10 Best Grammar Resources for English Language Learners

English is already the most common second language (by number of speakers) in the world, and more people begin studying it every day. Fortunately, the availability of learning resources is growing right along with the number of English learners. The publishing industry, web entrepreneurs, respected institutions, and enthusiasts who just want to help are producing a staggering amount of materials aimed at getting people to understand, speak, and write in English. Some of the materials are good, some of them not so much, and to help you figure out which is which, we’ve compiled a list of the ten best resources you could be using to learn English grammar.

Elements of Style by William Strunk, Jr. and E.B. White

The Elements of Style, commonly known as “Strunk and White,” is a classic style guide every American student is familiar with. It helped shape how the English language is used in the United States, for better or for worse, and as such is a required read for English language learners.

Oxford Modern English Grammar by Bas Aarts

Oxford Modern English Grammar is a precious tool for any English language learner who needs a deeper understanding of how the English language works. It covers both British English and American English, and it uses examples from written and spoken English to explain the most basic grammar points as well the most complex.

Purdue Online Writing Lab

From grammar to individual resources for English language learners, professionals, and English teachers, Purdue OWL is as comprehensive as English learning resources can get.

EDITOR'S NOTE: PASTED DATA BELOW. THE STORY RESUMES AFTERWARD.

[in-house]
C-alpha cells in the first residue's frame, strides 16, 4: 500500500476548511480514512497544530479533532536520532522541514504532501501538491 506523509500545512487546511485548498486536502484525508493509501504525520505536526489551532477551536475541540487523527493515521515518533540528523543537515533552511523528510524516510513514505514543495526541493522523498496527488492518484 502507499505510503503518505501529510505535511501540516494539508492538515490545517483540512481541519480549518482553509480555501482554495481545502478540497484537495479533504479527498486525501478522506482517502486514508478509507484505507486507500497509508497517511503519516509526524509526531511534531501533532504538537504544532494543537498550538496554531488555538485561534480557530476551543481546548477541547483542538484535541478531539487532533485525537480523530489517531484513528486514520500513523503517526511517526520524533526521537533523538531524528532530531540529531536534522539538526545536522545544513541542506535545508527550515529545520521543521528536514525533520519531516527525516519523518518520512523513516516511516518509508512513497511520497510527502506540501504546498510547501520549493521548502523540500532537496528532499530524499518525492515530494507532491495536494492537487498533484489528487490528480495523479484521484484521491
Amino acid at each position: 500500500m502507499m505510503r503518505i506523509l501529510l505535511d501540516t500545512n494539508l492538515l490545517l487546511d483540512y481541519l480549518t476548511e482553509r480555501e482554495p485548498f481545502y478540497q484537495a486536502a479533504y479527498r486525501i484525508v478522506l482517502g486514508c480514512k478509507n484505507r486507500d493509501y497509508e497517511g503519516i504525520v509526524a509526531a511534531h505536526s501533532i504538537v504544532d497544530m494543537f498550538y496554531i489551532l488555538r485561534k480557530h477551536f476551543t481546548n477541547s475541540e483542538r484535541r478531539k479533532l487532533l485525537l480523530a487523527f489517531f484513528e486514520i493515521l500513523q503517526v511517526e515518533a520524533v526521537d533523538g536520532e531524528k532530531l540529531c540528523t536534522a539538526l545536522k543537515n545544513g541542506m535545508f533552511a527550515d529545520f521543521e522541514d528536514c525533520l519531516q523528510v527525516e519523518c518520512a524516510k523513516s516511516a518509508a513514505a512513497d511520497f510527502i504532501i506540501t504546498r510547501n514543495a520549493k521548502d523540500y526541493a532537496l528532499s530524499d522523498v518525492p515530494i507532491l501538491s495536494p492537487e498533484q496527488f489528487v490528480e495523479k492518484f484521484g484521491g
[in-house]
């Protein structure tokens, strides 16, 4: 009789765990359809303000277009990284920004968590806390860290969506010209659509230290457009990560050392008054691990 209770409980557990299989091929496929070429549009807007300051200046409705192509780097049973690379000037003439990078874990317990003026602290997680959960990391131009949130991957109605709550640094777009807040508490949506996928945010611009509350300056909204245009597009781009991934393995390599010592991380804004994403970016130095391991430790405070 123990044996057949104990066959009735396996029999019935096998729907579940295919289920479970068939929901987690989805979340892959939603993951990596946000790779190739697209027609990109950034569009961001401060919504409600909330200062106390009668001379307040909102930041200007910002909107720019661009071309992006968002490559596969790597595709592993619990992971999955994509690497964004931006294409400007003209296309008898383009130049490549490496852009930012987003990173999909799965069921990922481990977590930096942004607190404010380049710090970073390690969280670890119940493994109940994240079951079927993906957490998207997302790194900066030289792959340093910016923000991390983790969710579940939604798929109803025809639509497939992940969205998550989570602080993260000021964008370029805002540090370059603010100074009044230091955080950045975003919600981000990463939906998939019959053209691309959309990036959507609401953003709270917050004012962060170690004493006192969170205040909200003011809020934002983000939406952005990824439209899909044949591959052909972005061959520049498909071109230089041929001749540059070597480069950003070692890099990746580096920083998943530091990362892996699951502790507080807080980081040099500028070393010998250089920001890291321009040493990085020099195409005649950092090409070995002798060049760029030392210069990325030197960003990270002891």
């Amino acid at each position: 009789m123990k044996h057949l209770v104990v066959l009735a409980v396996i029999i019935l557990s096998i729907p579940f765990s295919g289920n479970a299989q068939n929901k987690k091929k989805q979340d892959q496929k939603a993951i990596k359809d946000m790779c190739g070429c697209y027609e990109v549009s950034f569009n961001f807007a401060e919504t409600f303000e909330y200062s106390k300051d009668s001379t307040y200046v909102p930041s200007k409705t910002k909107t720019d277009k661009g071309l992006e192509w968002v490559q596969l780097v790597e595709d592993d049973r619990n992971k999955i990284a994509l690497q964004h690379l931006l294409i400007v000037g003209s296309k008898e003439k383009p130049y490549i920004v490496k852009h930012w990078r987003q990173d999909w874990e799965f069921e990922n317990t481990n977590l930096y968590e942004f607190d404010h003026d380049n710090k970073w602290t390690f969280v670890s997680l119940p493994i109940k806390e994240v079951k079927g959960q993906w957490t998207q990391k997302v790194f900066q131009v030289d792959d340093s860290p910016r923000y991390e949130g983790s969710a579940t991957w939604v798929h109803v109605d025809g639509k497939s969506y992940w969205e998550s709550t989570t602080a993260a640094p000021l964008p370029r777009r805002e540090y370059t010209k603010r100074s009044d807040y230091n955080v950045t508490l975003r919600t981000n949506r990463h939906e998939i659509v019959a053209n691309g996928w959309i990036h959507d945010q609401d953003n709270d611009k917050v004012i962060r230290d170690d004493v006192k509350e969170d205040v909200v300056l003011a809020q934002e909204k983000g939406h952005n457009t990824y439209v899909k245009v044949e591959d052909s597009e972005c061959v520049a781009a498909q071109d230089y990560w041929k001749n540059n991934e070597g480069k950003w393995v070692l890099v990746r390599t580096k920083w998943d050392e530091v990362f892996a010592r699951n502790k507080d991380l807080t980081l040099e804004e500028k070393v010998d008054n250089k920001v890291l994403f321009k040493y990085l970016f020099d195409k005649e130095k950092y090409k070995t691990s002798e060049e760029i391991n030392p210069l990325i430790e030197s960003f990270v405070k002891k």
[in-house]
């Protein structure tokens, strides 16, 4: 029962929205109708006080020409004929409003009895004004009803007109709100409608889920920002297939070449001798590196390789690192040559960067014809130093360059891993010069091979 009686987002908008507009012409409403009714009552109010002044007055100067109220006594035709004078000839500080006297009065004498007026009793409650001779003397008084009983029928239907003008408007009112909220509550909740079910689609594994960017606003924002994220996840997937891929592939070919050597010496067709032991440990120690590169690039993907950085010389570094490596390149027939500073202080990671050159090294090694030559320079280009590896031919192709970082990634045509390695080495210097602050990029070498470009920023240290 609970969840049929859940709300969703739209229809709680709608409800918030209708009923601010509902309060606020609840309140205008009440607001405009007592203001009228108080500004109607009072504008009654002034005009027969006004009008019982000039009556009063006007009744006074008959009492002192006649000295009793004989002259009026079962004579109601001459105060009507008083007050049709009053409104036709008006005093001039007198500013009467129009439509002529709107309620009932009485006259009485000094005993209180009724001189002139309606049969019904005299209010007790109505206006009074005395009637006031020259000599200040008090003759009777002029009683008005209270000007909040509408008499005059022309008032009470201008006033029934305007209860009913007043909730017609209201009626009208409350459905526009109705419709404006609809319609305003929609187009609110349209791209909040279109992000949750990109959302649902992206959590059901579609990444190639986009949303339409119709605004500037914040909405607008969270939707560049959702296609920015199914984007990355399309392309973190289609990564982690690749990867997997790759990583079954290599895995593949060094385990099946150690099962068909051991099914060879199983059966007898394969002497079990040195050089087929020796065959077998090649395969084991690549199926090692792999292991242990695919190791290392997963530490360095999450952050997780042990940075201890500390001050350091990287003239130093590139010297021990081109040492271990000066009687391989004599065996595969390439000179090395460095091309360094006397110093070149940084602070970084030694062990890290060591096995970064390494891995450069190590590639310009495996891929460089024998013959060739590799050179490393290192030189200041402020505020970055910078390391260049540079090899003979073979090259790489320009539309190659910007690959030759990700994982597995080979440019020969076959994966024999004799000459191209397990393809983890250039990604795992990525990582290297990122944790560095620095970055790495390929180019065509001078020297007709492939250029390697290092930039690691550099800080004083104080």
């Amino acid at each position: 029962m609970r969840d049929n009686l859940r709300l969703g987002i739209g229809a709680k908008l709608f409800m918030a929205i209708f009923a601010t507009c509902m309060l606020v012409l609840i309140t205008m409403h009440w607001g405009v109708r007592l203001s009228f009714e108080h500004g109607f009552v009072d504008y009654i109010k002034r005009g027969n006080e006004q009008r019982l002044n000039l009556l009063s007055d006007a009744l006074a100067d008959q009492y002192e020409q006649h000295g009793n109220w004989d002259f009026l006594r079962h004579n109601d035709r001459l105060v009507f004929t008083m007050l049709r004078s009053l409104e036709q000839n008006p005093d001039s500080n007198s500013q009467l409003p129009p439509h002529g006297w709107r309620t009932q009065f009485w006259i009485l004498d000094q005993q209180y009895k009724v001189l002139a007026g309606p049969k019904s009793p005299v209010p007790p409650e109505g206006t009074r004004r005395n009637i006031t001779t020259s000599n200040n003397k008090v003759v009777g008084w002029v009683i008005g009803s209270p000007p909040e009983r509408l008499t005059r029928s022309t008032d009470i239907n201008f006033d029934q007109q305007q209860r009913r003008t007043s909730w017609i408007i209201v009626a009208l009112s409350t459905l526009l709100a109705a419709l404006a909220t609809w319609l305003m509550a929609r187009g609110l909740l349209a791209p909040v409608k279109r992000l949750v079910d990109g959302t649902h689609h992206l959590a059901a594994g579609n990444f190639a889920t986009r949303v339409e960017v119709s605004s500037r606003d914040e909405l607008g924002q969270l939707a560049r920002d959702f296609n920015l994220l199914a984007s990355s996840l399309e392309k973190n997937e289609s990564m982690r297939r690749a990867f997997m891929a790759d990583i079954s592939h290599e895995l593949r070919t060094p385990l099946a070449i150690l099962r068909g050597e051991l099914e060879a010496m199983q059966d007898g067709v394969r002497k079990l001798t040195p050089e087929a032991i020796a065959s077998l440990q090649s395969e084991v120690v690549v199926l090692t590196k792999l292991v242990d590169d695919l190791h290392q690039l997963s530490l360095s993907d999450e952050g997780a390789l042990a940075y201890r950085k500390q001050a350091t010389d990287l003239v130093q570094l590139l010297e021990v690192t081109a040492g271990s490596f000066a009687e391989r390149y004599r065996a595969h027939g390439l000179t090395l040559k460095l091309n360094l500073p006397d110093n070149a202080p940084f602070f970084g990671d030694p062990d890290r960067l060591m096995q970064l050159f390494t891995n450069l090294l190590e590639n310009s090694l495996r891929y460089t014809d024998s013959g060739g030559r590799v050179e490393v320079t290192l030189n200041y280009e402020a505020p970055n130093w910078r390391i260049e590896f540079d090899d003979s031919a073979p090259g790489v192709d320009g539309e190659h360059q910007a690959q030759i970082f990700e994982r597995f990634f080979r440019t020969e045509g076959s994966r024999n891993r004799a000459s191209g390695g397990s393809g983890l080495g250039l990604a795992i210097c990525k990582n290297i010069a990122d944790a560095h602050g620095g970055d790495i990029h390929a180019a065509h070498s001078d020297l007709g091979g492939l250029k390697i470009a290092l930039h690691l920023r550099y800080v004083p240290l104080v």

Grammar Exercises from the University of Bristol’s Faculty of Arts

Learning and testing go hand in hand. The University of Bristol’s Faculty of Arts hosts extensive grammar learning materials on their website, which include exercises to help you practice using punctuation, discern between commonly confused words, use the subjunctive, and plenty other things.

Grammar Monster

Grammar Monster is a website that offers both quick information and detailed explanations about everything that has to do with grammar. Plus, it also has a short test for each of its sections, so you can gauge how well you understood the section’s contents.


UsingEnglish.com is not the place to go looking for lessons on English grammar, but as far as grammar glossaries go, it hosts a very comprehensive one. The site also offers a vast number of tests and quizzes that can keep you occupied for a long time.


Edufind.com is a website with a very simple layout that allows you to navigate through it quickly. Even though the website’s materials aren’t organized in the form of lessons, they are written in simple, easy-to-understand language, so you can use them as a learning resource.

Oxford Dictionaries

OxfordDictionaries.com is a fun website where you can read the Oxford Dictionaries’ blog, watch their videos, and find a dictionary that can help you learn new words. There’s also a grammar section where you can learn everything you need to know about English grammar.

British Council

The British Council has a long tradition of helping people around the world learn English, and their website contains everything from lessons, grammar explanations, and a glossary to games and apps. It’s an excellent resource for English language learners of all proficiency levels and from all walks of life.